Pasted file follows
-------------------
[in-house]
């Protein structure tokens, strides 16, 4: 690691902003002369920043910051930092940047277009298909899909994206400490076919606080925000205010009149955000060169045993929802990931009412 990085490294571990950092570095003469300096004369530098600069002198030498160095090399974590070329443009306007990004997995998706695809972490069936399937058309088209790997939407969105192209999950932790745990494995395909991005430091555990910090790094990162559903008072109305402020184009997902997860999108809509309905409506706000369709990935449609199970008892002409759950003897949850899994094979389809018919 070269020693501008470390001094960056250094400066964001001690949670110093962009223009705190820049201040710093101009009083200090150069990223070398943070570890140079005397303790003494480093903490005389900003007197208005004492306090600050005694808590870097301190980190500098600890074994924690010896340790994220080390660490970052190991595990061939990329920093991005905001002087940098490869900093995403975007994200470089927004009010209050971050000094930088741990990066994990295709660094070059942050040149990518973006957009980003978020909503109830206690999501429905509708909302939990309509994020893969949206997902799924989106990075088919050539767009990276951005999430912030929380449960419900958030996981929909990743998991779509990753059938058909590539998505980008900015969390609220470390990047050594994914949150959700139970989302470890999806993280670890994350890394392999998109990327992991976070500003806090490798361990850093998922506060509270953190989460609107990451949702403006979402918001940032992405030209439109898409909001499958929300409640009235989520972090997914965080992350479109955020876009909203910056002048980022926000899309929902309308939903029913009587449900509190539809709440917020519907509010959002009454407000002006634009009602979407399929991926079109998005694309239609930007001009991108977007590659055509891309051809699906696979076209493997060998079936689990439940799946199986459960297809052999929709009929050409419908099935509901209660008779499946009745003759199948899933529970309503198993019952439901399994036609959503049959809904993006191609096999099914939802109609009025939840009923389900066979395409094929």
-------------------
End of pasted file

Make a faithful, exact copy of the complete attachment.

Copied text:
[in-house]
């Protein structure tokens, strides 16, 4: 690691902003002369920043910051930092940047277009298909899909994206400490076919606080925000205010009149955000060169045993929802990931009412 990085490294571990950092570095003469300096004369530098600069002198030498160095090399974590070329443009306007990004997995998706695809972490069936399937058309088209790997939407969105192209999950932790745990494995395909991005430091555990910090790094990162559903008072109305402020184009997902997860999108809509309905409506706000369709990935449609199970008892002409759950003897949850899994094979389809018919 070269020693501008470390001094960056250094400066964001001690949670110093962009223009705190820049201040710093101009009083200090150069990223070398943070570890140079005397303790003494480093903490005389900003007197208005004492306090600050005694808590870097301190980190500098600890074994924690010896340790994220080390660490970052190991595990061939990329920093991005905001002087940098490869900093995403975007994200470089927004009010209050971050000094930088741990990066994990295709660094070059942050040149990518973006957009980003978020909503109830206690999501429905509708909302939990309509994020893969949206997902799924989106990075088919050539767009990276951005999430912030929380449960419900958030996981929909990743998991779509990753059938058909590539998505980008900015969390609220470390990047050594994914949150959700139970989302470890999806993280670890994350890394392999998109990327992991976070500003806090490798361990850093998922506060509270953190989460609107990451949702403006979402918001940032992405030209439109898409909001499958929300409640009235989520972090997914965080992350479109955020876009909203910056002048980022926000899309929902309308939903029913009587449900509190539809709440917020519907509010959002009454407000002006634009009602979407399929991926079109998005694309239609930007001009991108977007590659055509891309051809699906696979076209493997060998079936689990439940799946199986459960297809052999929709009929050409419908099935509901209660008779499946009745003759199948899933529970309503198993019952439901399994036609959503049959809904993006191609096999099914939802109609009025939840009923389900066979395409094929």